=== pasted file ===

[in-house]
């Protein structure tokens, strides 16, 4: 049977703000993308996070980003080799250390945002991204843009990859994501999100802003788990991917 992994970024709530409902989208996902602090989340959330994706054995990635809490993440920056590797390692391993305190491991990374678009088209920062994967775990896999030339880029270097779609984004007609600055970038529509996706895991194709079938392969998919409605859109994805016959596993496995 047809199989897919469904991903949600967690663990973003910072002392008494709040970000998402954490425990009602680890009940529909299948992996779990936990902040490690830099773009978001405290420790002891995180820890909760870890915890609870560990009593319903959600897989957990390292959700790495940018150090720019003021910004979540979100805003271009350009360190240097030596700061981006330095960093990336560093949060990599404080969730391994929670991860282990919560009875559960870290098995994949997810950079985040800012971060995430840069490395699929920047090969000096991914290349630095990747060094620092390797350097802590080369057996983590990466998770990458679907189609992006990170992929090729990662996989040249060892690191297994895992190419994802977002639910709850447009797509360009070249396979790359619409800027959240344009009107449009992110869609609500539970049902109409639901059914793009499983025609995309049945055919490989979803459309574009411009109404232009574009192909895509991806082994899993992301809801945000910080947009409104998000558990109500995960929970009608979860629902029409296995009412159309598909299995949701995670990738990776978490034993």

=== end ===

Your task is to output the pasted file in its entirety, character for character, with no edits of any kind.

[in-house]
């Protein structure tokens, strides 16, 4: 049977703000993308996070980003080799250390945002991204843009990859994501999100802003788990991917 992994970024709530409902989208996902602090989340959330994706054995990635809490993440920056590797390692391993305190491991990374678009088209920062994967775990896999030339880029270097779609984004007609600055970038529509996706895991194709079938392969998919409605859109994805016959596993496995 047809199989897919469904991903949600967690663990973003910072002392008494709040970000998402954490425990009602680890009940529909299948992996779990936990902040490690830099773009978001405290420790002891995180820890909760870890915890609870560990009593319903959600897989957990390292959700790495940018150090720019003021910004979540979100805003271009350009360190240097030596700061981006330095960093990336560093949060990599404080969730391994929670991860282990919560009875559960870290098995994949997810950079985040800012971060995430840069490395699929920047090969000096991914290349630095990747060094620092390797350097802590080369057996983590990466998770990458679907189609992006990170992929090729990662996989040249060892690191297994895992190419994802977002639910709850447009797509360009070249396979790359619409800027959240344009009107449009992110869609609500539970049902109409639901059914793009499983025609995309049945055919490989979803459309574009411009109404232009574009192909895509991806082994899993992301809801945000910080947009409104998000558990109500995960929970009608979860629902029409296995009412159309598909299995949701995670990738990776978490034993």